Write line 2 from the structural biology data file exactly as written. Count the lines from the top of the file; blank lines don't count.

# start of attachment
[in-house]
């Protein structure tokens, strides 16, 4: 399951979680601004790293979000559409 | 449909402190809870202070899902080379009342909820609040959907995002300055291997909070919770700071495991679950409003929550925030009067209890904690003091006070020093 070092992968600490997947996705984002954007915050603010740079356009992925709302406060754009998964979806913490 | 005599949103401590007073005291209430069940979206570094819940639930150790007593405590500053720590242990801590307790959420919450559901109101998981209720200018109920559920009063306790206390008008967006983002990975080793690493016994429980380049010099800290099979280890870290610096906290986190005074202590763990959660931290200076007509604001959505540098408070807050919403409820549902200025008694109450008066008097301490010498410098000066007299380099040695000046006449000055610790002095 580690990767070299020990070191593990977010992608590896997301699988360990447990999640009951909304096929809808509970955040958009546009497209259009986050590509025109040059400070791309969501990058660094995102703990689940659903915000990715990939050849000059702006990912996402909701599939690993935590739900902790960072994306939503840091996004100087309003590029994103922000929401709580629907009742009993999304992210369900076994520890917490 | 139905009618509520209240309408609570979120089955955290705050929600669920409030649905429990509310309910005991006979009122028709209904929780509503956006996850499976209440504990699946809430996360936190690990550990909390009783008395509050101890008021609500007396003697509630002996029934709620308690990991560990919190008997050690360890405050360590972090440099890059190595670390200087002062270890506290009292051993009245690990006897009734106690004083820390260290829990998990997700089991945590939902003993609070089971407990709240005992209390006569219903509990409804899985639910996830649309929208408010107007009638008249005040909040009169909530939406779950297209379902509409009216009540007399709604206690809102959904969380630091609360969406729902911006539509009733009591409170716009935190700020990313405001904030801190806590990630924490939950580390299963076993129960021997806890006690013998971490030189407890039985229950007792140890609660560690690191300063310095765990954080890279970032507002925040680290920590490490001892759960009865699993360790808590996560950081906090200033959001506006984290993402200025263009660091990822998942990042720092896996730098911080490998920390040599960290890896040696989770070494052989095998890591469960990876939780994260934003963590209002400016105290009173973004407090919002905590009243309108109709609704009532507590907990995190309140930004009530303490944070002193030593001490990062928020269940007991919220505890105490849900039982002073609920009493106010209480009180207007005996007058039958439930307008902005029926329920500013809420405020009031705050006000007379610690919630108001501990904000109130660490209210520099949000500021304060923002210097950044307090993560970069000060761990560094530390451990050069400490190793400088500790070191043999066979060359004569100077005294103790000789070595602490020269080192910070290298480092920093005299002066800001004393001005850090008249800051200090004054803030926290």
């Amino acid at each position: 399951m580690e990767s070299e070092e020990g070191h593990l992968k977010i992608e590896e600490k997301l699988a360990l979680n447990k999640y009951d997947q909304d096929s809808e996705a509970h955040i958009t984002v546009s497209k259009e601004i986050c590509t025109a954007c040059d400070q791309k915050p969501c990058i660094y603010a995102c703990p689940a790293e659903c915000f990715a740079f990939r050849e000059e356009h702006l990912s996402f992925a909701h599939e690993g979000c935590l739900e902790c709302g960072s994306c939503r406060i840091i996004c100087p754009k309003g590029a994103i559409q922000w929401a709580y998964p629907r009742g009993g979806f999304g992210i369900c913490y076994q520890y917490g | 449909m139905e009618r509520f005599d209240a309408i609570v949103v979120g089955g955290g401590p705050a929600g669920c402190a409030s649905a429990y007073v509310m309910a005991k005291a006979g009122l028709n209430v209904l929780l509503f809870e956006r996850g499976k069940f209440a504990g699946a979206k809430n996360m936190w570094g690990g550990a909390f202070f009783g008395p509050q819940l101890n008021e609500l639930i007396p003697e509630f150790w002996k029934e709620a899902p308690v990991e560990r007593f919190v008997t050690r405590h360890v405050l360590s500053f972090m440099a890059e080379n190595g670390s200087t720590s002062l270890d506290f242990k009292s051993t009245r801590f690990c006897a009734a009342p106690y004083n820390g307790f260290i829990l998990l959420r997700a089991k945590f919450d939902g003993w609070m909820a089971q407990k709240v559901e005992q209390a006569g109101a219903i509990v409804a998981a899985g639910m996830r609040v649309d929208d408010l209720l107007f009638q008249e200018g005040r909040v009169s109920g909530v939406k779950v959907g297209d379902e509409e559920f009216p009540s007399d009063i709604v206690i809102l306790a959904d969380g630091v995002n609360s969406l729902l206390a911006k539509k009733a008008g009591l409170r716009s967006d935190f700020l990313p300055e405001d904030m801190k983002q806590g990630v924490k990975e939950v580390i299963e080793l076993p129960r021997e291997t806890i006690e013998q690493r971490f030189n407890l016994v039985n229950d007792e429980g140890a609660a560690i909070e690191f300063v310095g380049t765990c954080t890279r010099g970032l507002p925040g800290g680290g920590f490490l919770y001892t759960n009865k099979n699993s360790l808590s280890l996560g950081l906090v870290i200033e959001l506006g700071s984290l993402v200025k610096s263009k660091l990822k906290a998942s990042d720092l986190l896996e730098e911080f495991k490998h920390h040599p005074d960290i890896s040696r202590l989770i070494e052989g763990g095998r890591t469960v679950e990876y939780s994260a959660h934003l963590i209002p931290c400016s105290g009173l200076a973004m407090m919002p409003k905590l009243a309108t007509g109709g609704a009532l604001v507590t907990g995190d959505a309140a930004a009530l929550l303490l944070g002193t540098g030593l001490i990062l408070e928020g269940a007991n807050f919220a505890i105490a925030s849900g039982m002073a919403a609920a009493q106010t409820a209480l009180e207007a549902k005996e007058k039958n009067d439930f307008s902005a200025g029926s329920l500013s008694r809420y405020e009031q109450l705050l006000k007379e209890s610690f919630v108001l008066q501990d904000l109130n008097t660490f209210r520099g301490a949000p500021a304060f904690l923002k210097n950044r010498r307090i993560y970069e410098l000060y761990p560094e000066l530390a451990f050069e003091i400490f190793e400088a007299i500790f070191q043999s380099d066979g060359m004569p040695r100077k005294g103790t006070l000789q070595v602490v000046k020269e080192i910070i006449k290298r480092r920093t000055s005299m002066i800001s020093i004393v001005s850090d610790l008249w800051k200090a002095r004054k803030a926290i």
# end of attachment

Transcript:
């Protein structure tokens, strides 16, 4: 399951979680601004790293979000559409 | 449909402190809870202070899902080379009342909820609040959907995002300055291997909070919770700071495991679950409003929550925030009067209890904690003091006070020093 070092992968600490997947996705984002954007915050603010740079356009992925709302406060754009998964979806913490 | 005599949103401590007073005291209430069940979206570094819940639930150790007593405590500053720590242990801590307790959420919450559901109101998981209720200018109920559920009063306790206390008008967006983002990975080793690493016994429980380049010099800290099979280890870290610096906290986190005074202590763990959660931290200076007509604001959505540098408070807050919403409820549902200025008694109450008066008097301490010498410098000066007299380099040695000046006449000055610790002095 580690990767070299020990070191593990977010992608590896997301699988360990447990999640009951909304096929809808509970955040958009546009497209259009986050590509025109040059400070791309969501990058660094995102703990689940659903915000990715990939050849000059702006990912996402909701599939690993935590739900902790960072994306939503840091996004100087309003590029994103922000929401709580629907009742009993999304992210369900076994520890917490 | 139905009618509520209240309408609570979120089955955290705050929600669920409030649905429990509310309910005991006979009122028709209904929780509503956006996850499976209440504990699946809430996360936190690990550990909390009783008395509050101890008021609500007396003697509630002996029934709620308690990991560990919190008997050690360890405050360590972090440099890059190595670390200087002062270890506290009292051993009245690990006897009734106690004083820390260290829990998990997700089991945590939902003993609070089971407990709240005992209390006569219903509990409804899985639910996830649309929208408010107007009638008249005040909040009169909530939406779950297209379902509409009216009540007399709604206690809102959904969380630091609360969406729902911006539509009733009591409170716009935190700020990313405001904030801190806590990630924490939950580390299963076993129960021997806890006690013998971490030189407890039985229950007792140890609660560690690191300063310095765990954080890279970032507002925040680290920590490490001892759960009865699993360790808590996560950081906090200033959001506006984290993402200025263009660091990822998942990042720092896996730098911080490998920390040599960290890896040696989770070494052989095998890591469960990876939780994260934003963590209002400016105290009173973004407090919002905590009243309108109709609704009532507590907990995190309140930004009530303490944070002193030593001490990062928020269940007991919220505890105490849900039982002073609920009493106010209480009180207007005996007058039958439930307008902005029926329920500013809420405020009031705050006000007379610690919630108001501990904000109130660490209210520099949000500021304060923002210097950044307090993560970069000060761990560094530390451990050069400490190793400088500790070191043999066979060359004569100077005294103790000789070595602490020269080192910070290298480092920093005299002066800001004393001005850090008249800051200090004054803030926290």